Juthatip Sirikan explains that the law is now being applied in such a broad way that people are not allowed to question government budgets and expenditure if they have any relationship with the royal family, which stifles criticism of the most basic government decision-making since there are an estimated 5,000 ongoing "royal" projects. "Article 112 of lèse-majesté could be the key (factor) in Thailand's political problems" the young activist argues.

In 2020 the Move Forward opposition party questioned royal spending paid by government departments, including nearly 3 billion baht (89,874,174 USD) from the Defense Ministry and Thai police for royal security, and 7 billion baht budgeted for royal development projects, as well as 38 planes and helicopters for the monarchy. Previously, on June 16, 2018, it was revealed that Thailand's Crown Property Bureau transferred its entire portfolio to the new King Maha Vajiralongkorn.

photo of graffiti of 112 crossed out on sidewalk

Protestors In Bangkok Call For Political Prisoner Release

Peerapon Boonyakiat/SOPA Images via ZUMA Wire

Freedom of speech at stake

"Article 112 shuts down all freedom of speech in this country", says Sirikan. "Even the political parties fear to touch the subject, so it blocks most things. This country cannot move anywhere if we still have this law."

The student activist herself was charged with lèse-majesté in September 2020, after simply citing a list of public documents that refer to royal family expenditure. Sirikan comes from a family that has faced the consequences of decades of political repression. Her grandfather, Tiang Sirikhan was a journalist and politician who openly protested against Thailand's involvement in World War II. He was accused of being a Communist and abducted in 1952. According to Sirikhan's family, he was killed by the state.

The new report was conducted by The International Federation for Human Rights (FIDH), Thai Lawyer for Human Rights (TLHR), and Internet Law Reform Dialogue (iLaw). It accuses Thai authorities of an increasingly broad interpretation of Article 112, to the point of "absurdity," including charges against people for criticizing the government's COVID-19 vaccine management, wearing crop tops, insulting the previous monarch, or quoting a United Nations statement about Article 112.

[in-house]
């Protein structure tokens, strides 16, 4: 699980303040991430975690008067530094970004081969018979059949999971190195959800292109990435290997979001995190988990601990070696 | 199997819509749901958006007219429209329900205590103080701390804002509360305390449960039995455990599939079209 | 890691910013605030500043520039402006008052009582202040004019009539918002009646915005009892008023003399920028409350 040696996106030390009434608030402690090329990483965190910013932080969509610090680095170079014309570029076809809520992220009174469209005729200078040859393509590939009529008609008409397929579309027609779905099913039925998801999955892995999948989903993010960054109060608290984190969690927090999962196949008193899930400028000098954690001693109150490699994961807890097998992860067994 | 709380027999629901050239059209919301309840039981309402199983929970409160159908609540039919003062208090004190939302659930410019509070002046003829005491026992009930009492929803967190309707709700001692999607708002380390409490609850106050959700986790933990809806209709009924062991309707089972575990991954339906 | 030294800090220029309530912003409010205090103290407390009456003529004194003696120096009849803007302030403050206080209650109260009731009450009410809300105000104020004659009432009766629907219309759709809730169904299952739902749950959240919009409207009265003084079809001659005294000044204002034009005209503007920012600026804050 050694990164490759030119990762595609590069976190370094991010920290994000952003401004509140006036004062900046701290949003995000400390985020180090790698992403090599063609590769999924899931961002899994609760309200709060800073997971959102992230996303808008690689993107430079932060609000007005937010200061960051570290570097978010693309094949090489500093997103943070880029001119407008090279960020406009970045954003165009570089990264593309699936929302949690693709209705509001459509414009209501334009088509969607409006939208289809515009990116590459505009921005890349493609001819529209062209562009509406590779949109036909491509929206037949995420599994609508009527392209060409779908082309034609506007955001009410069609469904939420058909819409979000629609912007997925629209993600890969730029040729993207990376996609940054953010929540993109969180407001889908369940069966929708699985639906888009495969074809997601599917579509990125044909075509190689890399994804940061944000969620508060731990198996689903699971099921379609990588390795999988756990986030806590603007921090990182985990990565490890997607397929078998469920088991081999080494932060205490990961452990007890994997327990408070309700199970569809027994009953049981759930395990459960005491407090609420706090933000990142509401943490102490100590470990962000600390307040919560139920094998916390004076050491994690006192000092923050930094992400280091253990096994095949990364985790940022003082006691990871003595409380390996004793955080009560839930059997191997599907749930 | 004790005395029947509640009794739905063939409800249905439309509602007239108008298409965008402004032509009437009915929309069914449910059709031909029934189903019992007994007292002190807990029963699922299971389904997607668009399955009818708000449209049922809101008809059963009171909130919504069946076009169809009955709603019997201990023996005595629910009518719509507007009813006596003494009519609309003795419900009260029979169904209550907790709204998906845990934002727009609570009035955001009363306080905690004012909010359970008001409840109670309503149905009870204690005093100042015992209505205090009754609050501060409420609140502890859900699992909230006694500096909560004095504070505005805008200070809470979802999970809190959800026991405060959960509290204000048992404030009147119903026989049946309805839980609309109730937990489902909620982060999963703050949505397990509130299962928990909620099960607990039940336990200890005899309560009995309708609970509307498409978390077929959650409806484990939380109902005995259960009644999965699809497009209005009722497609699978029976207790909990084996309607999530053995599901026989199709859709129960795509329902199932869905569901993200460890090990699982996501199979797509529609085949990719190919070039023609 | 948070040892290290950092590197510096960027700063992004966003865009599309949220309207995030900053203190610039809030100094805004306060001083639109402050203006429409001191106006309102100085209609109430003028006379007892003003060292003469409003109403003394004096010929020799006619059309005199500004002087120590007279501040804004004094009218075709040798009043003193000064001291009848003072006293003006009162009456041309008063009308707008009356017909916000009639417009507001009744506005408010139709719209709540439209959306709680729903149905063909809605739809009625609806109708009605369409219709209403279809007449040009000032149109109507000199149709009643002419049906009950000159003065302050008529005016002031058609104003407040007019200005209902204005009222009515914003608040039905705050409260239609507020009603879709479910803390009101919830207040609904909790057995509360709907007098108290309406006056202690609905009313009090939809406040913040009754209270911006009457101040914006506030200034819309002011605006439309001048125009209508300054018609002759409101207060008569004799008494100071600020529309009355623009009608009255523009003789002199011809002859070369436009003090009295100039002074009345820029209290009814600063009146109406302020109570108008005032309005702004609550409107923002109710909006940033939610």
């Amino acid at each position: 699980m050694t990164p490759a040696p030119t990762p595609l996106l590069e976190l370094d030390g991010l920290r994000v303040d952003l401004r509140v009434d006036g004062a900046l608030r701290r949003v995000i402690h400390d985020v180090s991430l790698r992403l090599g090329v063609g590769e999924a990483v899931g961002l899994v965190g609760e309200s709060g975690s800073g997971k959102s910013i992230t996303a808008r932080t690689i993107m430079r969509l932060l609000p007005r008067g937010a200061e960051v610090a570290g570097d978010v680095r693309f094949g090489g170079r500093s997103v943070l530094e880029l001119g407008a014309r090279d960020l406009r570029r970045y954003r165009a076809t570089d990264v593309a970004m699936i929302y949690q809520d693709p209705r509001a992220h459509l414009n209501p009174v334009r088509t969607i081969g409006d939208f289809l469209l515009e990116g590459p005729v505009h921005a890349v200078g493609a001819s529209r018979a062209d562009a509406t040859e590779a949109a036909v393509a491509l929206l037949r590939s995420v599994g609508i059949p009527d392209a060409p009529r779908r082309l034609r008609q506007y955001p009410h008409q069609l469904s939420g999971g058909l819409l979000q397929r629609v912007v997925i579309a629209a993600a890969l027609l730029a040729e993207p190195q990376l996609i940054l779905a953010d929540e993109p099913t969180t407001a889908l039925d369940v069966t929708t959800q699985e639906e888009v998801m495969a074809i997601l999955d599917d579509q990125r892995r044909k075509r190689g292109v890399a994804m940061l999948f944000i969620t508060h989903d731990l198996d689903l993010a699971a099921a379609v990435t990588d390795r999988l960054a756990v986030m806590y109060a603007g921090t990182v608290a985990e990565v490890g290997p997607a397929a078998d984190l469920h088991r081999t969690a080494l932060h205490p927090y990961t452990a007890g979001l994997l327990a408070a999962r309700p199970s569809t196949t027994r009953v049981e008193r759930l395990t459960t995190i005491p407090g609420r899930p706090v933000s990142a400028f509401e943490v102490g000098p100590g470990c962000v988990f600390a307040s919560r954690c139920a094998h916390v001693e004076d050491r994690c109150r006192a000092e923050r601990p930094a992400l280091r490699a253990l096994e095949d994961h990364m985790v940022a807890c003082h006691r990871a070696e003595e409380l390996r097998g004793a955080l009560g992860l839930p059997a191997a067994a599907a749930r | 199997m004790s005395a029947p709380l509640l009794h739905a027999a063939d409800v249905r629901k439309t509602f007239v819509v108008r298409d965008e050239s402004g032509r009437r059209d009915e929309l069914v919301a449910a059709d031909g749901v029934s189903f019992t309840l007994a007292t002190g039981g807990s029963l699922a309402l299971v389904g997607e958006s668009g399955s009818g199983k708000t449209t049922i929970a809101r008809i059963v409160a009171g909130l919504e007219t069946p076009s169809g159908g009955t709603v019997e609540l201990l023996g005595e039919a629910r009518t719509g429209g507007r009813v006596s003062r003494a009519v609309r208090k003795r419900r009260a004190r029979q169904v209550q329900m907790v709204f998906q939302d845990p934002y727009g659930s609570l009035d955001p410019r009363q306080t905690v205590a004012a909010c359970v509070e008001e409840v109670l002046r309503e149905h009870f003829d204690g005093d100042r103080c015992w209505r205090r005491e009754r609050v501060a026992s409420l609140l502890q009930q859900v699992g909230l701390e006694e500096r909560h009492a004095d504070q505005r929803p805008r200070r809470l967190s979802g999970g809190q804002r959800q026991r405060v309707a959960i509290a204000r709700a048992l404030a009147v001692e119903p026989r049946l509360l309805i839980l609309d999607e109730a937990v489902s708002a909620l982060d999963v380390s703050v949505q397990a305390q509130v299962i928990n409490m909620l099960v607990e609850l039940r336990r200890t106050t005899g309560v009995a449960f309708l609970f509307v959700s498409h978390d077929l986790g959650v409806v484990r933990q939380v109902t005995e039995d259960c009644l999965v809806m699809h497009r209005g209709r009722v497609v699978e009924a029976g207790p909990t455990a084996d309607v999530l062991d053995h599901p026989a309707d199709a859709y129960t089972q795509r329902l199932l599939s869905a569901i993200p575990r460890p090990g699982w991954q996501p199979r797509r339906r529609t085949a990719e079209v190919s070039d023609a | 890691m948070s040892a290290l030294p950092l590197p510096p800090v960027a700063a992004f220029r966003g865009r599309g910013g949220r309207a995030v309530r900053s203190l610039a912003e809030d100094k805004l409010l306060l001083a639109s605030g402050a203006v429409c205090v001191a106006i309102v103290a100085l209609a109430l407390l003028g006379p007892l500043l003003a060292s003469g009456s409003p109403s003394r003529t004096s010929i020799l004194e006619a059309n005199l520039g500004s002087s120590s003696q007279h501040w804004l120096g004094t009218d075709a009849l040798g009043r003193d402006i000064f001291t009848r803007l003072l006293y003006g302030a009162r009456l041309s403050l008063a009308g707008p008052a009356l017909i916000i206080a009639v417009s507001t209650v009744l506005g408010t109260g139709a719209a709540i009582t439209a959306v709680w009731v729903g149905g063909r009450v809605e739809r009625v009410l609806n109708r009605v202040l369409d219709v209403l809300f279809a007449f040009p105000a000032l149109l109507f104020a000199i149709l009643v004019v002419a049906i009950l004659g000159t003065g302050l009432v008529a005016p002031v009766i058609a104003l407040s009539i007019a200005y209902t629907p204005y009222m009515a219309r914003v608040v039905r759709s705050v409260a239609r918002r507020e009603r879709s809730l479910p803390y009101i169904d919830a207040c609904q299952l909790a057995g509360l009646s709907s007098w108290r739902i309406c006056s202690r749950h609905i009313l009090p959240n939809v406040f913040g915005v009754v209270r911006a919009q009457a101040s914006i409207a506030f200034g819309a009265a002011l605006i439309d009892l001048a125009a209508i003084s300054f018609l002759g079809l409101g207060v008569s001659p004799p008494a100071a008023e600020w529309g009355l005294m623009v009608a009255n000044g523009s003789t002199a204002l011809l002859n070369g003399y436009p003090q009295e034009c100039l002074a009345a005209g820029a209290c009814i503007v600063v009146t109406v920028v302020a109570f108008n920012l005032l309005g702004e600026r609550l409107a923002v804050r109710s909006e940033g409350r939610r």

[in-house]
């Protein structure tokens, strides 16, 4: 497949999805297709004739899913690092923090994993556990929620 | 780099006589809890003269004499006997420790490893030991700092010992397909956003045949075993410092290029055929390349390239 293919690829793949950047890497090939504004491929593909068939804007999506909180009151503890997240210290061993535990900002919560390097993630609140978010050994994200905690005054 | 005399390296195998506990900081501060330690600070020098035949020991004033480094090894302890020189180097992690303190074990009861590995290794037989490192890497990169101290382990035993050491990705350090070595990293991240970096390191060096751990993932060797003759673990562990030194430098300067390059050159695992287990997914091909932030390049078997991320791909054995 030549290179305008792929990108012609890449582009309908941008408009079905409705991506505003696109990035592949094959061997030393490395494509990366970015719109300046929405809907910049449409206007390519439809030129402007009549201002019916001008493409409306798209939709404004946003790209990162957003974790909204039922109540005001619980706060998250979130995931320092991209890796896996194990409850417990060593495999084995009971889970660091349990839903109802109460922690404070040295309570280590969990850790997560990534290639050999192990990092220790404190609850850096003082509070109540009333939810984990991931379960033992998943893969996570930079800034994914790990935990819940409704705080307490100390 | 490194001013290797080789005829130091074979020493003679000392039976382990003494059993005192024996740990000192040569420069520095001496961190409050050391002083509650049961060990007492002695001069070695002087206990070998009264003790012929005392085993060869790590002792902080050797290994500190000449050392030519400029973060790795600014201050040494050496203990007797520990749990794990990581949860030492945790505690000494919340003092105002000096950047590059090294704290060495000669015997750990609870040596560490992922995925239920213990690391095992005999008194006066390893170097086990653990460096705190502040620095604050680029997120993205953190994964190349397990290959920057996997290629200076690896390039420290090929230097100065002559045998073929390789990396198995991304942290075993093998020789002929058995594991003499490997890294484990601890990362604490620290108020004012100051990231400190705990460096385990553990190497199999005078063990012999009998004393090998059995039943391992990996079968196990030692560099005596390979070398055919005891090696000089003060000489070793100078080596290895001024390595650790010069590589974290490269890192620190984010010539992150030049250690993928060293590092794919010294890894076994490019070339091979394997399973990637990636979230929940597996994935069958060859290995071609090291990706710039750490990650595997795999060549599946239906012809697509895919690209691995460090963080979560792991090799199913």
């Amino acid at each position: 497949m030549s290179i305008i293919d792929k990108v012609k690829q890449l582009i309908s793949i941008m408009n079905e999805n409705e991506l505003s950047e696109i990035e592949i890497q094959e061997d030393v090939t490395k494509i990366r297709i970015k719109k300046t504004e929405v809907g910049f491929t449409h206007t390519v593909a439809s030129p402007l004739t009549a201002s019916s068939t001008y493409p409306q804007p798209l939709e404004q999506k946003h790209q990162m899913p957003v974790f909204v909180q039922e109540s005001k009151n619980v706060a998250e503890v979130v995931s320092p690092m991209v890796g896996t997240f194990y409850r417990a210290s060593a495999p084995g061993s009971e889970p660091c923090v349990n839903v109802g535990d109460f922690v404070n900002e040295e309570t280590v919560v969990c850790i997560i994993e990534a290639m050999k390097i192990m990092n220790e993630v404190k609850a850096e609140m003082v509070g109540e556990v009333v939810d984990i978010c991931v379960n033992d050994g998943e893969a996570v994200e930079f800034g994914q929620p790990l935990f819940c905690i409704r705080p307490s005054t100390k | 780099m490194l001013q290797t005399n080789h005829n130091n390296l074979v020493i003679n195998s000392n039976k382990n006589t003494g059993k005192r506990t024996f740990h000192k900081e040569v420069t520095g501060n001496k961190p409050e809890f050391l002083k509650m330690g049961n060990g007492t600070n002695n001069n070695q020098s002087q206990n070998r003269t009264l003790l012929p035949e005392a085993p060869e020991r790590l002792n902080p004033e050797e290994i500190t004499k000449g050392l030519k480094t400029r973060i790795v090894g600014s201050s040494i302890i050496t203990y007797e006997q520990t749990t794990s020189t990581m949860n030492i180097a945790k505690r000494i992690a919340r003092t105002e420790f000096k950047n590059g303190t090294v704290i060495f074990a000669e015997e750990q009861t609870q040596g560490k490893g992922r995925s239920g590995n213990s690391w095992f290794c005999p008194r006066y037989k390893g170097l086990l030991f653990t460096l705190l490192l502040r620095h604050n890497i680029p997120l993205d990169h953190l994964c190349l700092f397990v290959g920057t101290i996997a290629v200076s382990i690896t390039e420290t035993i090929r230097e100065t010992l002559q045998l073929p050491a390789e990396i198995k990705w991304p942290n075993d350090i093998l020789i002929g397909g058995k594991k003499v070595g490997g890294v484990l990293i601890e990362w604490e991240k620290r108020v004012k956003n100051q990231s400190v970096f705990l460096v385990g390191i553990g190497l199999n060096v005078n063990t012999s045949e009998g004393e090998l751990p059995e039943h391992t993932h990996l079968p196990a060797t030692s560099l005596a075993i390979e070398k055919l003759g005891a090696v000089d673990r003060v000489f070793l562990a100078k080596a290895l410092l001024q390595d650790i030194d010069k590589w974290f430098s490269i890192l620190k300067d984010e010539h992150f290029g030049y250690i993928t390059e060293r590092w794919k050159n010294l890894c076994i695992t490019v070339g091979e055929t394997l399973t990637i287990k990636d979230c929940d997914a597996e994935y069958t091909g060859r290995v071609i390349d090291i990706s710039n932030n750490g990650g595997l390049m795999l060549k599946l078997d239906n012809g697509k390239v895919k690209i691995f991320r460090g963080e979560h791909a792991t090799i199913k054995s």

Activist in front of democracy monument in Thailand.

Shift to social media

While in the past the Article was only used against people who spoke about the royals, it's now being used as an alibi for more general political repression — which has also spurred more open campaigning to abolish it. Sirikan recounts recent cases of police charging people for spreading paint near the picture of the king during a protest, or even just for having a picture of the king as phone wallpaper.

The more than a century-old law is now largely playing out online, where much of today's protest takes place in Thailand. Sirikan says people are willing to go further on social media to expose information such as how the king intervenes in politics and the monarchy's accumulation of wealth, information the mainstream media rarely reports on them.

Not surprisingly, however, social media is heavily monitored and the military is involved in Intelligence operations and cyber attacks against human rights defenders and critics of any kind. In October 2020, Twitter took down 926 accounts, linked to the army and the government, which promoted themselves and attacked political opposition, and this June, Google removed two Maps with pictures, names, and addresses, of more than 400 people who were accused of insulting the Thai monarchy. "They are trying to control the internet as well," Sirikan says. "They are trying to censor every content that they find a threat".